Health And Family

Only 55% survive colorectal cancer

Alixandra Caole Vila - The Philippine Star

MANILA, Philippines - The Bayer HealthCare Pharmaceuticals recently shared the prevalence, incidence and risks of Colorectal Cancer worldwide. Colorectal cancer (CRC) occurs when malignant (cancer) cells form in the tissues of the bowel (colon or rectum). The majority of cancers occurring in the colon or rectum are adenocarcinomas, cancers that originate in glandular tissue, and account for 95 percent of all large bowel tumors.

For most people, CRC begins as a polyp on the inner lining of the colon or rectum and grows into a tumor over the period of several years. Metastatic colorectal cancer (mCRC) occurs when the cancer has spread to another part of the body.

Prevalence and Incidence
CRC is one of the most prevalent cancer types worldwide, with an estimated 1.36 million people diagnosed in 2012. The mortality rate of CRC is approximately half of its global incidence. A total of 694,000 people died from CRC in 2012, making it the fourth most common cause of cancer death in the world. The incidence is noticeably higher in men than in women (ratio 1.4), however there is up to a ten-fold difference in incidence in different parts of the world.

The variation in incidence of CRC across the world can be partially attributed to diet, specifically the consumption of red and processed meat, low fibre, and alcohol.  In 2008, almost 60 percent of cases were diagnosed in the developed world. As diets worldwide become more westernized, the incidence is increasing in countries where rates were previously low. Also, people of Ashkenazi Jewish heritage have one of the highest risks of CRC and, in the United States, African Americans have the highest incidence and mortality rate associated with CRC.

The five-year survival rate of people diagnosed with stage 1 colorectal cancer, where the tumor is confined to the organ in which it started, is 74 percent. However, by stage IV, when the cancer has spread to distant sites, the five-year survival rate decreases to only six percent.

Most colorectal cancers do not cause any symptoms in the early stages, so they can grow 'silently' for years while the patient feels perfectly healthy. When clinical symptoms occur, the tumor is often at an advanced stage.

Some patients notice changes in their pattern of bowel movements (unexplained diarrhea or constipation). Patients may also have pain, and if the cancer is situated near the anus there may be red blood when moving the bowels. As a person loses blood over time, they will develop anemia, or lowered red blood cell count, causing them to feel tired and weak. Unexplained weight loss is another sign that a cancer may be present, but this is by no means exclusive to CRC.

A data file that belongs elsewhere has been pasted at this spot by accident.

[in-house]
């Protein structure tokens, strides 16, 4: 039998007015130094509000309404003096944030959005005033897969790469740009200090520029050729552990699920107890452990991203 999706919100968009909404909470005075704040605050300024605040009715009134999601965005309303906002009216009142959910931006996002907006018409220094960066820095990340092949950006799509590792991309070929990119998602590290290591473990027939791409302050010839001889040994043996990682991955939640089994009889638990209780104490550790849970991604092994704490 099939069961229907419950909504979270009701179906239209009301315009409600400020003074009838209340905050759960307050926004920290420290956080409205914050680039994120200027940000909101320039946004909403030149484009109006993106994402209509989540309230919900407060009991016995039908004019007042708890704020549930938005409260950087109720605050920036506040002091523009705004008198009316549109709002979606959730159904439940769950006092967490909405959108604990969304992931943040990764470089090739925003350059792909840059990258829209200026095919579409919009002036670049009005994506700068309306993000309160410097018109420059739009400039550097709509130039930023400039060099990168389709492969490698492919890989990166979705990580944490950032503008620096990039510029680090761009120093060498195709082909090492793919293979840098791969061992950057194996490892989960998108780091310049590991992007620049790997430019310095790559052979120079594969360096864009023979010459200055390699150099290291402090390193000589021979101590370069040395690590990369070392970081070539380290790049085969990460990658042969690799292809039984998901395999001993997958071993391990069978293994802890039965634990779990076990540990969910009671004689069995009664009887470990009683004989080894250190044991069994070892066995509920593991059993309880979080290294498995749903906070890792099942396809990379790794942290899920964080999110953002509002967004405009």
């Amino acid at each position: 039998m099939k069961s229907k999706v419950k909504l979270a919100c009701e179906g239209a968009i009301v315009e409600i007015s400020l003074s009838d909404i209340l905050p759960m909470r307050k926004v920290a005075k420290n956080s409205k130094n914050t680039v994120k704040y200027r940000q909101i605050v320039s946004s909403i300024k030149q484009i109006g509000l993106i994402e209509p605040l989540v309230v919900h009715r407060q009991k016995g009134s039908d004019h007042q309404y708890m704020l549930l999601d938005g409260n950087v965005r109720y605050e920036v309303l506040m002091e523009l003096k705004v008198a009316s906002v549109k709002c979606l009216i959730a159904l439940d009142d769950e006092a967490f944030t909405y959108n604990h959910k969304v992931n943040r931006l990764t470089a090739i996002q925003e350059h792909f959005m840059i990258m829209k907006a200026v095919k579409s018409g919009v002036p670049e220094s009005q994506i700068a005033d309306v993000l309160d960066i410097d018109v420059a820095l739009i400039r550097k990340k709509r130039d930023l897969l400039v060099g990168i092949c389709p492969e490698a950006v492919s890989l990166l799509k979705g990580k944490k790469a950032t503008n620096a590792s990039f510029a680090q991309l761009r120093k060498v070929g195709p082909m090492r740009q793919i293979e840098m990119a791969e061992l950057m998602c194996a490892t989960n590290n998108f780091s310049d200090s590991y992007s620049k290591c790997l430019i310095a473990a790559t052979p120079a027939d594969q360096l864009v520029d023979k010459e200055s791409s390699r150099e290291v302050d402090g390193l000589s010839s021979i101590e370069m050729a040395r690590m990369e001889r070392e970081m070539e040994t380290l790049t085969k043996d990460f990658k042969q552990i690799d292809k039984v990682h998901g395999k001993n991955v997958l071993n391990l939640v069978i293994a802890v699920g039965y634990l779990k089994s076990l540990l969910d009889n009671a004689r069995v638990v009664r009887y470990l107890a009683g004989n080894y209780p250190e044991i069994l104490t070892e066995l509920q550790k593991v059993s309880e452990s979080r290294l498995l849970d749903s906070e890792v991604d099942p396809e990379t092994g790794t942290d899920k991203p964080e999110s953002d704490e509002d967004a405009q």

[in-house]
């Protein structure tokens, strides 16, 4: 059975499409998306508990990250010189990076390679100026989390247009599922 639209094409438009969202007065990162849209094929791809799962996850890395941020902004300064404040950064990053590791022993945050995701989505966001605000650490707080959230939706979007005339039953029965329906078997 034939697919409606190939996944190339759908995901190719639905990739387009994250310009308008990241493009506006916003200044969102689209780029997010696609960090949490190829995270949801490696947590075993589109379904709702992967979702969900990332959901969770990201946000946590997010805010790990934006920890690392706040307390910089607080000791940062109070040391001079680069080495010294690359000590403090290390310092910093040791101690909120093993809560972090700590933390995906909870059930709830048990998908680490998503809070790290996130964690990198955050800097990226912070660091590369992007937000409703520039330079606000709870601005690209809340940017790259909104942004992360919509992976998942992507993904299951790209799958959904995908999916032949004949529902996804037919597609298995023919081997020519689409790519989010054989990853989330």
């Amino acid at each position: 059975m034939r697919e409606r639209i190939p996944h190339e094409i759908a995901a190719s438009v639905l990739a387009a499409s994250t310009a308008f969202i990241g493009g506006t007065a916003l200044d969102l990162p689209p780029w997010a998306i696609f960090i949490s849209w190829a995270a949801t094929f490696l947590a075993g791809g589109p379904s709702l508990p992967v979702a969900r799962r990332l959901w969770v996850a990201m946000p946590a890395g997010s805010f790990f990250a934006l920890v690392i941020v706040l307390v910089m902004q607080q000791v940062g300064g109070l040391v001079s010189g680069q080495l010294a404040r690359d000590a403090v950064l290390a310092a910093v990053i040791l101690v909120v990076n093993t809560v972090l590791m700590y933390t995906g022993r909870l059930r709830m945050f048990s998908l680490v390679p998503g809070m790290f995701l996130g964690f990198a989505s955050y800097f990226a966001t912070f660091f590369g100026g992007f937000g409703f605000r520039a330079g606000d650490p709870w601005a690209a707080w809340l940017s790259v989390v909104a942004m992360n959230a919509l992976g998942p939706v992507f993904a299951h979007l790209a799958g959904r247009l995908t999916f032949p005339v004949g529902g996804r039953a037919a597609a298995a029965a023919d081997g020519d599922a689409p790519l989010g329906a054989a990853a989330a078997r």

Biomarker for Colorectal Cancer
KRAS, or the kirsten ras oncogene, has been implicated in various cancers including lung, pancreatic and colorectal cancers. An estimated 40 percent of colorectal tumors carry KRAS mutations and commercial screening tests are available to test for mutations.1 Research has shown that patients with KRAS mutations may not respond as well to certain therapies over others, and has played an important role in treatment selection for these patients.

Treatment Options
Treatment options depend on the stage of the cancer.

Many people with early CRC can have surgery to remove the cancer. Following surgery, some doctors will give radiotherapy and/or chemotherapy to prevent the cancer from coming back. Doctors will also give chemotherapy to kill any remaining cancer cells left behind after the operation.

Once colorectal cancer has metastasized to another part of the body, the chances of being cured dramatically decline.

Chemotherapy, radiotherapy and surgery are all options for metastatic colorectal cancer (mCRC).

However, chemotherapy is often supplemented with the use of biologic therapies.

Biologic therapies are drugs that help the body control the growth of cancer cells. They are targeted therapies that use drugs or antibodies to identify and attack specific cancer cells without harming normal cells.

Bayer's Regorafenib (Stivarga) tablets is an example of a biologic therapy for the treatment of adult patients with mCRC whose disease had progressed after failure with standard therapies.

It is now available in the Philippines following its approval for mCRC in several countries worldwide, including the US and Japan.











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